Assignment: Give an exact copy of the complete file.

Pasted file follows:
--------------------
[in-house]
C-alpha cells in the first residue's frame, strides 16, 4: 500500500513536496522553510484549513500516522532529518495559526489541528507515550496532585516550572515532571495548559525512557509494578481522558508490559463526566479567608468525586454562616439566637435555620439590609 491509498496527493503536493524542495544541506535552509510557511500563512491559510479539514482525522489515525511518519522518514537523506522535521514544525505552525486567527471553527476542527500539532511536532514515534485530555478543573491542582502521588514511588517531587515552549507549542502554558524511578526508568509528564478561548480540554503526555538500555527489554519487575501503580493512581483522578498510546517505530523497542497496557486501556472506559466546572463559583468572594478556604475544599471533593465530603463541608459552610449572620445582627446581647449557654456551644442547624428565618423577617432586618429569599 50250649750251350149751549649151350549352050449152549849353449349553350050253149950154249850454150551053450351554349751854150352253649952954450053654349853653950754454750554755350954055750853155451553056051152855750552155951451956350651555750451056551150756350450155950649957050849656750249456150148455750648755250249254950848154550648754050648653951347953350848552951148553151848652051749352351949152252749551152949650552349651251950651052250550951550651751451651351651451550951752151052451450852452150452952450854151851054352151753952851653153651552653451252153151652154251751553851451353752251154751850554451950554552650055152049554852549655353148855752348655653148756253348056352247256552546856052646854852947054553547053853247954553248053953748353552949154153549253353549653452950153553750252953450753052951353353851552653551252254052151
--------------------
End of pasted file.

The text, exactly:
[in-house]
C-alpha cells in the first residue's frame, strides 16, 4: 500500500513536496522553510484549513500516522532529518495559526489541528507515550496532585516550572515532571495548559525512557509494578481522558508490559463526566479567608468525586454562616439566637435555620439590609 491509498496527493503536493524542495544541506535552509510557511500563512491559510479539514482525522489515525511518519522518514537523506522535521514544525505552525486567527471553527476542527500539532511536532514515534485530555478543573491542582502521588514511588517531587515552549507549542502554558524511578526508568509528564478561548480540554503526555538500555527489554519487575501503580493512581483522578498510546517505530523497542497496557486501556472506559466546572463559583468572594478556604475544599471533593465530603463541608459552610449572620445582627446581647449557654456551644442547624428565618423577617432586618429569599 50250649750251350149751549649151350549352050449152549849353449349553350050253149950154249850454150551053450351554349751854150352253649952954450053654349853653950754454750554755350954055750853155451553056051152855750552155951451956350651555750451056551150756350450155950649957050849656750249456150148455750648755250249254950848154550648754050648653951347953350848552951148553151848652051749352351949152252749551152949650552349651251950651052250550951550651751451651351651451550951752151052451450852452150452952450854151851054352151753952851653153651552653451252153151652154251751553851451353752251154751850554451950554552650055152049554852549655353148855752348655653148756253348056352247256552546856052646854852947054553547053853247954553248053953748353552949154153549253353549653452950153553750252953450753052951353353851552653551252254052151